Dedication
 CHAPTER I: The site, extent, buildings, population, commerce, and a view of the progressive increase of London
 CHAPTER II: List of the parishes and churches in London, with their incumbents, &c
collapseCHAPTER III: History and Topography of Aldersgate Ward
collapseCHAPTER IV: History and Topography of Aldgate Ward
collapseCHAPTER V: History and Topography of Bassishaw Ward
collapseCHAPTER VI: History and Topography of Billingsgate Ward
collapseCHAPTER VII: History and Topography of Bishopsgate Ward, Without and Within
collapseCHAPTER VIII: History and Topography of Bread-street Ward
collapseCHAPTER IX: History and Topography of Bridge Ward Within
collapseCHAPTER X: History and Topography of Broad-street Ward
collapseCHAPTER XI: History and Topography of Candlewick Ward
collapseCHAPTER XII: History and Topography of Castle Baynard Ward
collapseCHAPTER XIII: History and Topography of Cheap Ward
collapseCHAPTER XIV: History and Topography of Coleman-street Ward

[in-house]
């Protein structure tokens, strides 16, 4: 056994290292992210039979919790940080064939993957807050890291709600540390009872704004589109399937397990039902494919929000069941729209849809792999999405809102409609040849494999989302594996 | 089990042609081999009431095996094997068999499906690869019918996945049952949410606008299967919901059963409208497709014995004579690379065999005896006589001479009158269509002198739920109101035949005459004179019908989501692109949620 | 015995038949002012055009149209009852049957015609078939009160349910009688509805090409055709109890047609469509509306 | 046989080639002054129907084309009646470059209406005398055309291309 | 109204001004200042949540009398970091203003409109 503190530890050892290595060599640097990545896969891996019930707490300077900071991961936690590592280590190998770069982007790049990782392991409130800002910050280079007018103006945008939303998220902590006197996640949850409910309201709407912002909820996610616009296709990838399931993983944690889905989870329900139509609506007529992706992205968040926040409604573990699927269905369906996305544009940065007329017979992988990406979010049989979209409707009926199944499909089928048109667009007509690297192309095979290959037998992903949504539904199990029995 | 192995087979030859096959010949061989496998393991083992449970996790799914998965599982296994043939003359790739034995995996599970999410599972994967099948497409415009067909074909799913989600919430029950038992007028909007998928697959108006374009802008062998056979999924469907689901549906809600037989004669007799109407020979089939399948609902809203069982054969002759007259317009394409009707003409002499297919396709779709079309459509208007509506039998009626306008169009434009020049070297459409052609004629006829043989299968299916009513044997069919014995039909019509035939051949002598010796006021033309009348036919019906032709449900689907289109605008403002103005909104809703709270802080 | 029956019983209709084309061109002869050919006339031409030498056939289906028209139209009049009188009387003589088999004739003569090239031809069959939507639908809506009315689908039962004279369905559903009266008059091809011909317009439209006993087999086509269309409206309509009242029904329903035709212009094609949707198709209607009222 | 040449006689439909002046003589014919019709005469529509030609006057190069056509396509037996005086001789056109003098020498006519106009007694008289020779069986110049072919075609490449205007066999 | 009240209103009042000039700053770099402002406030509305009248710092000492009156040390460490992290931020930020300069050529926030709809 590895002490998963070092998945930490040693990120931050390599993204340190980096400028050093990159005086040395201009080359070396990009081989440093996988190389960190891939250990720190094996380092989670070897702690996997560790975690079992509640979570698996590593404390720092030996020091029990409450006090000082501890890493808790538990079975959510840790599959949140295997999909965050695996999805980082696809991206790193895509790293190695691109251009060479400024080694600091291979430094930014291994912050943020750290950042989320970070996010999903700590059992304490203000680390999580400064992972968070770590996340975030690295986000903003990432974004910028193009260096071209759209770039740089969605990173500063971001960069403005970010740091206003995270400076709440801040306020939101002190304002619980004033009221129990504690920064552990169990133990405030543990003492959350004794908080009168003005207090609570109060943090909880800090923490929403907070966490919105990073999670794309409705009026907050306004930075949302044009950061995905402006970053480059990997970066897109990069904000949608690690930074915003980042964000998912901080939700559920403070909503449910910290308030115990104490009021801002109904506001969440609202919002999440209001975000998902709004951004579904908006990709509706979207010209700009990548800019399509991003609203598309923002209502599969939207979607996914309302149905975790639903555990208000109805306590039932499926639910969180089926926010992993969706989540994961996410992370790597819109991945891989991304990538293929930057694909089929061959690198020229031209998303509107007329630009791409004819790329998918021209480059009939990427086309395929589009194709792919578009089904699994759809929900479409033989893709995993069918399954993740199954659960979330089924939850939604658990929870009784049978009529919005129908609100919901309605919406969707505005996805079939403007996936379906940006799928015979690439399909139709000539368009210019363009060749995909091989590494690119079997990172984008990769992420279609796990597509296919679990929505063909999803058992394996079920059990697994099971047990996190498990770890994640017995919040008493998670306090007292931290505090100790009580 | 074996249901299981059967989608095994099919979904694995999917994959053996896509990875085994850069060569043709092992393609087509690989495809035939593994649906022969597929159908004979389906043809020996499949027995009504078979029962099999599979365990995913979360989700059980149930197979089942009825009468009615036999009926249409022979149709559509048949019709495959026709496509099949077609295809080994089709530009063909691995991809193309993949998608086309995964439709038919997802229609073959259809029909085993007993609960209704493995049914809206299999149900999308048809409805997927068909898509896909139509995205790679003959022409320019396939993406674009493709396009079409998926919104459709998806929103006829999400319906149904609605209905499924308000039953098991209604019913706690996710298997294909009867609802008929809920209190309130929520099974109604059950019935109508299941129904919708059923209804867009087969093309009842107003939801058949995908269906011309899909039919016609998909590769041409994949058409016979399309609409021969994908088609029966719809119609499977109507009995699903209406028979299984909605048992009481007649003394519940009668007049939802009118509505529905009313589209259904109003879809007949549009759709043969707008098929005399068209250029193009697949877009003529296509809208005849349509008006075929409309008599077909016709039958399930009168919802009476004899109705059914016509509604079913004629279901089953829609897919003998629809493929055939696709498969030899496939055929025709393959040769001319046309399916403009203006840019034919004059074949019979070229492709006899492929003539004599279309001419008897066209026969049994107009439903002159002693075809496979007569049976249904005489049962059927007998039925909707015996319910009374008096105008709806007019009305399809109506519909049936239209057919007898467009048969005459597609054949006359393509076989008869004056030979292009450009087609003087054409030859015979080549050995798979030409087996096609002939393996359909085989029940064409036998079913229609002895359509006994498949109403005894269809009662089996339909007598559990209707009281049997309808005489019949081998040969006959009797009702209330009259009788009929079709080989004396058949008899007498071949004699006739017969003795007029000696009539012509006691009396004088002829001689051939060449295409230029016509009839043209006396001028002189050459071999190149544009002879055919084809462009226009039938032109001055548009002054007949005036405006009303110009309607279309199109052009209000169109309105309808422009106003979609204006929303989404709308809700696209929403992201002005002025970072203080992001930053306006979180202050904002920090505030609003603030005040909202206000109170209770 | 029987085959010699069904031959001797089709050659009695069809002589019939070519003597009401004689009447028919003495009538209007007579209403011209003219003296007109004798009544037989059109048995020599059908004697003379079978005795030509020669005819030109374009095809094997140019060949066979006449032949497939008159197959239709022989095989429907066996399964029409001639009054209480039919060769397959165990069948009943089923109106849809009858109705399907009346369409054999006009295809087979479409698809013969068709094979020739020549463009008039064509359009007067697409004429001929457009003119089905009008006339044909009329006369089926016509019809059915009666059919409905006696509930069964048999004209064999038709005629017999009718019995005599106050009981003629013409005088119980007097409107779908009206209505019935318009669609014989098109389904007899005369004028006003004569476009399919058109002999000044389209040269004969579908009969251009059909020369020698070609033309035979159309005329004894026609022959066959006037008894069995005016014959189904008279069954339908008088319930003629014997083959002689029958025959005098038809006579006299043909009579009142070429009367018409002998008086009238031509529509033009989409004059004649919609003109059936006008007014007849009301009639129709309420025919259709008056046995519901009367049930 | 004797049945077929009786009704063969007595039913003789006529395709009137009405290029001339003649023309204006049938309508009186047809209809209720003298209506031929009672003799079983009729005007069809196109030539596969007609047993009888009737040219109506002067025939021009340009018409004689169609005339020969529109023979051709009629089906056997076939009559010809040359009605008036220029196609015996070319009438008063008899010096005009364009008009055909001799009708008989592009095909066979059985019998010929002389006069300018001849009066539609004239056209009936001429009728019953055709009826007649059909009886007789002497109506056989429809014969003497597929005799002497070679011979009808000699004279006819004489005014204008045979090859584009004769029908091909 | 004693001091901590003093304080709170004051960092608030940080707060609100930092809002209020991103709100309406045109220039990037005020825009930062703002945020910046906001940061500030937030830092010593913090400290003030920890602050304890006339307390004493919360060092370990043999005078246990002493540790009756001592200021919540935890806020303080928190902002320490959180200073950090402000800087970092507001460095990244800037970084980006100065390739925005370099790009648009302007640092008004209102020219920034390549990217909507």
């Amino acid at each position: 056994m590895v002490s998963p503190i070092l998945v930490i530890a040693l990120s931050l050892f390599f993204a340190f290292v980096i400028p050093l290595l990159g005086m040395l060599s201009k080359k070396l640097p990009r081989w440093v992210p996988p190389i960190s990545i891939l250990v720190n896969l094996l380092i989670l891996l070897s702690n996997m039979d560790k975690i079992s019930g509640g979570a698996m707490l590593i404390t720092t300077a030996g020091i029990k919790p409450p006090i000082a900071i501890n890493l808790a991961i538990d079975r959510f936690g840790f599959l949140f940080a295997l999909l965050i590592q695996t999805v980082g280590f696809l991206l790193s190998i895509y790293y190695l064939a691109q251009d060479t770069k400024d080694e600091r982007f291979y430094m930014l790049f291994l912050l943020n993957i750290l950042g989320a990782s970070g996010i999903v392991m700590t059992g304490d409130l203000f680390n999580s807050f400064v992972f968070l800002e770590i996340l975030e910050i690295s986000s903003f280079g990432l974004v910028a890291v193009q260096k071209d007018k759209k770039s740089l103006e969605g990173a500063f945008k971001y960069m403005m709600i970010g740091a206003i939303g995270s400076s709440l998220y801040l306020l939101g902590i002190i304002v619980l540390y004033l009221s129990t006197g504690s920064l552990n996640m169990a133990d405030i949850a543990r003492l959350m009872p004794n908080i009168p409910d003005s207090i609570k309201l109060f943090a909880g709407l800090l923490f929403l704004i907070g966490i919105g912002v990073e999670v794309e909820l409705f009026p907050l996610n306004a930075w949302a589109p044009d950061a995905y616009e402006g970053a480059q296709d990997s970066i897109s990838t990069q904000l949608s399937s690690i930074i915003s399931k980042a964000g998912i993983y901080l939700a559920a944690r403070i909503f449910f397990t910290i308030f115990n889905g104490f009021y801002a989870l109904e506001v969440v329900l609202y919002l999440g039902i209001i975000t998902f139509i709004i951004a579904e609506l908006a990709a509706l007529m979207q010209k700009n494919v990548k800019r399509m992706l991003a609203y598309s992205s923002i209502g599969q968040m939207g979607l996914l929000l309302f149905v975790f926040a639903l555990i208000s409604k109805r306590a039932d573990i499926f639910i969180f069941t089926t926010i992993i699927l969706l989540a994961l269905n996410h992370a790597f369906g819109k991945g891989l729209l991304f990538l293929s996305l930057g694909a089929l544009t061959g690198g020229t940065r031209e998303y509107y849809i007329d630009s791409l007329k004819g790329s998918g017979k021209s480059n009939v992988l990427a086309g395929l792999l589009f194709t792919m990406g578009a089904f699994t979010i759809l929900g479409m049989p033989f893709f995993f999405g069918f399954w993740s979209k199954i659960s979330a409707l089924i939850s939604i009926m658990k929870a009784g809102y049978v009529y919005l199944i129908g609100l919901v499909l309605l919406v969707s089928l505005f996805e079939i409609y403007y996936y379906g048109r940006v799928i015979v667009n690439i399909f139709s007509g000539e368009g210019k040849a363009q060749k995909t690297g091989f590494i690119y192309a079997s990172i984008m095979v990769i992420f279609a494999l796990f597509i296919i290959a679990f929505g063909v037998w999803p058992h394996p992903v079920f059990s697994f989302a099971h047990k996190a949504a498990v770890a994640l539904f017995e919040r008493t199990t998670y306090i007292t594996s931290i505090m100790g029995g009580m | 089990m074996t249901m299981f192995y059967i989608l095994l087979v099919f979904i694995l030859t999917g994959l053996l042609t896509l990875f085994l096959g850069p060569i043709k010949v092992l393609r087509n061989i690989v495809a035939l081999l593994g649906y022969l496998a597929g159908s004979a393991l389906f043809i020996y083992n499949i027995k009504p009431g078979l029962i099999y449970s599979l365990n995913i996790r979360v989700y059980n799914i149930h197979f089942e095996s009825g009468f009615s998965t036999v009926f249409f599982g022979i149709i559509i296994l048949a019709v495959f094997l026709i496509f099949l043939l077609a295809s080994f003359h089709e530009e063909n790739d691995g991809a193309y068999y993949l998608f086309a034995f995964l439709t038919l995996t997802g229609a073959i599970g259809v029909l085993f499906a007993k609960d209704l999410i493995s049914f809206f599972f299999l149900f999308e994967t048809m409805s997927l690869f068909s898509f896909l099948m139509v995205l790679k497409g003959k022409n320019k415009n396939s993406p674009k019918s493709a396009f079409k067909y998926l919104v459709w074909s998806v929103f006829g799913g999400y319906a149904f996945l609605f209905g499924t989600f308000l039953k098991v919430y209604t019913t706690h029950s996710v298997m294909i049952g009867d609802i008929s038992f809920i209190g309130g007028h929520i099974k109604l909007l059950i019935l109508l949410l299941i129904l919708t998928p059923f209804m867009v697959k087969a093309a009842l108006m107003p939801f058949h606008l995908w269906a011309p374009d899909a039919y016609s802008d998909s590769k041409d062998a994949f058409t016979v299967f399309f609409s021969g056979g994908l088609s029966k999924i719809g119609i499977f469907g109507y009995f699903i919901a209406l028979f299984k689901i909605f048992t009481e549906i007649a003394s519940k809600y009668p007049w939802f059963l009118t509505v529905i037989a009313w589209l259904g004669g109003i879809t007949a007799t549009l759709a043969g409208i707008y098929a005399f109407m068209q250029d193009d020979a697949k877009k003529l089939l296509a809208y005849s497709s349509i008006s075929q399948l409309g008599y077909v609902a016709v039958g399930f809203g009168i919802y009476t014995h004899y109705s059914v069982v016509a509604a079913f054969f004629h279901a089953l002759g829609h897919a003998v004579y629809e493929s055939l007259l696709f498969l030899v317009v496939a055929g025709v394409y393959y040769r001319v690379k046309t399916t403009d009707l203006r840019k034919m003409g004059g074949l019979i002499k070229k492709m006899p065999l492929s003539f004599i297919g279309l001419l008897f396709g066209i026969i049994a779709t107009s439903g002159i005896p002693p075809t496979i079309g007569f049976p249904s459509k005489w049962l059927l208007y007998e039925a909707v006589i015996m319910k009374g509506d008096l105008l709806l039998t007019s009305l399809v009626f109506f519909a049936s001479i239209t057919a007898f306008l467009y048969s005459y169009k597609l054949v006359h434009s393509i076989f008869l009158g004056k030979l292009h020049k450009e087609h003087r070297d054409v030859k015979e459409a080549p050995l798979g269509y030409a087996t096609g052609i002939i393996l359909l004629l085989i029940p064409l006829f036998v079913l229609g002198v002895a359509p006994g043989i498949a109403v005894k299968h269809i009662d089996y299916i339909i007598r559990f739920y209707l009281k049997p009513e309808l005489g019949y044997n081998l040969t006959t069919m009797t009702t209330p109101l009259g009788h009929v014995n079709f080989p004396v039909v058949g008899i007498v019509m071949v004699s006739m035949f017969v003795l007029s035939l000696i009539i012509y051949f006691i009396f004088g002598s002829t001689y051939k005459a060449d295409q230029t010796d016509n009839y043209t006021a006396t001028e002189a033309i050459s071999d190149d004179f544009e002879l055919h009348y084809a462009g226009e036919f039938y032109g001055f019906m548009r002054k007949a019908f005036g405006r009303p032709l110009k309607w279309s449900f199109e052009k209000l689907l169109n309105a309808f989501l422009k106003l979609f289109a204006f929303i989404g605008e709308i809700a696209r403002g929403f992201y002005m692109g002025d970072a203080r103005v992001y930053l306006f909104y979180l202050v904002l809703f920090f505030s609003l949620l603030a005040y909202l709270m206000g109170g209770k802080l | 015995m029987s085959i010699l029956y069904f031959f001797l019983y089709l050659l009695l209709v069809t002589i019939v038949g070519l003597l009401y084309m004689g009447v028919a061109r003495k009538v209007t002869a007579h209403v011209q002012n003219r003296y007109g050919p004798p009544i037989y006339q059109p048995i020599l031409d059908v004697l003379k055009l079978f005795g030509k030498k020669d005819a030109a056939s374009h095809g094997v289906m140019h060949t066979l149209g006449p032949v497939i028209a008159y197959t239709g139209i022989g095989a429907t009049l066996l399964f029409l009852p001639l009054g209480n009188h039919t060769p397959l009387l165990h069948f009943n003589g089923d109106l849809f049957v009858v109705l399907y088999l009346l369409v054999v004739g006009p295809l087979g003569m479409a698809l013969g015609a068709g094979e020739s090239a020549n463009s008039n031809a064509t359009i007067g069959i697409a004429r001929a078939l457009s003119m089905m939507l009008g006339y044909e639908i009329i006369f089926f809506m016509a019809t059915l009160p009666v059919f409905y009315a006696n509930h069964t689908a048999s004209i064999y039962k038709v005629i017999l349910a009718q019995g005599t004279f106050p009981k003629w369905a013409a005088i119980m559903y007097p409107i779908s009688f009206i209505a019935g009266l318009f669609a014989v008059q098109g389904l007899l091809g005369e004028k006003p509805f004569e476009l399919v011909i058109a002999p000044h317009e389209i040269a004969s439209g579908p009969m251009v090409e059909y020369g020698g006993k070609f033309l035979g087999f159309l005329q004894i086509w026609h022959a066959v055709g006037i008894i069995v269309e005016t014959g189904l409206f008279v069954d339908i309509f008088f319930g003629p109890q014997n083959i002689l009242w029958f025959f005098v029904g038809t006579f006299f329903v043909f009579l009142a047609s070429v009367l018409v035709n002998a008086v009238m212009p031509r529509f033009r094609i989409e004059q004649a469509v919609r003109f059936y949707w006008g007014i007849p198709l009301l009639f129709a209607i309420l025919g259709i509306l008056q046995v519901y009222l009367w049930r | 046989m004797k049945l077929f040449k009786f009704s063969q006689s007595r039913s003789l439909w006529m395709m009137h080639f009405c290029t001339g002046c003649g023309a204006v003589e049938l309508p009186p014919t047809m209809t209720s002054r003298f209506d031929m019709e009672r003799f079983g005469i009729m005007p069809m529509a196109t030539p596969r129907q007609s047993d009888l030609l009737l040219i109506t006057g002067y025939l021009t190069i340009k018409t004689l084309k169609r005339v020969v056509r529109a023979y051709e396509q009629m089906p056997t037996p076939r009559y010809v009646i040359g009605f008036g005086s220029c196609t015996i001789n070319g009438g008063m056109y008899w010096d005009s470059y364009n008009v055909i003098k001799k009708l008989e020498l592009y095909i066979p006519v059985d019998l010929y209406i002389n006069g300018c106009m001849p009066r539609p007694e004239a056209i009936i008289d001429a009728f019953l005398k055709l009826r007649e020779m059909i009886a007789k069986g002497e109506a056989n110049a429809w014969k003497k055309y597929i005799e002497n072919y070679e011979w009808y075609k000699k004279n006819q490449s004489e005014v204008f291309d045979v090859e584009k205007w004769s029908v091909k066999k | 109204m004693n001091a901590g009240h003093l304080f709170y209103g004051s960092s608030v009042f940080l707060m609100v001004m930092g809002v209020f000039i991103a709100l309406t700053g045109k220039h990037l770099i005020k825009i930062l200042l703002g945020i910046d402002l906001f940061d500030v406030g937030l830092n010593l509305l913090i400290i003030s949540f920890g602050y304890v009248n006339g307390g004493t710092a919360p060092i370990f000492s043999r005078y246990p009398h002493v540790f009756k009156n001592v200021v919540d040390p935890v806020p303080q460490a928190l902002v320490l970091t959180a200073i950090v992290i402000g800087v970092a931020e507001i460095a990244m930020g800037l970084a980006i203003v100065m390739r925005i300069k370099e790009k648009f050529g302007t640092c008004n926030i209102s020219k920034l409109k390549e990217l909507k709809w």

collapseCHAPTER XV: History and Topography of Cordwainer's-street Ward
collapseCHAPTER XVI: History and Topography of Cornhill Ward
collapseCHAPTER XVII: History and Topography of Cripplegate Ward Within
collapseCHAPTER XVIII: History and Topography of Cripplegate Yard Without
collapseCHAPTER XIX: History and Topography of Dowgate Yard
collapseCHAPTER XX: History and Topography of Farringdom Ward Within
collapseCHAPTER XXI: History and Topography of Farringdon Ward Without
collapseCHAPTER XXII: History and Topography of Langbourn Ward
collapseCHAPTER XXIII: History and Topography of Lime-street Ward
collapseCHAPTER XXIV: History and Topogrpahy of Portsoken Ward
collapseCHAPTER XXV: History and Topography of Queenhithe Ward
collapseCHAPTER XXVI: History and Topography of Tower Ward
collapseCHAPTER XXVII: History and Topography of Vintry Ward
collapseCHAPTER XXVIII: History and Topography of Wallbrook Ward
This object is in collection:
Edwin C. Bolles papers
Subjects
London (England)--History
Antiquities
Permanent URL
http://hdl.handle.net/10427/44306
ID: tufts:UA069.005.DO.00068
To Cite: DCA Citation Guide
Usage: Detailed Rights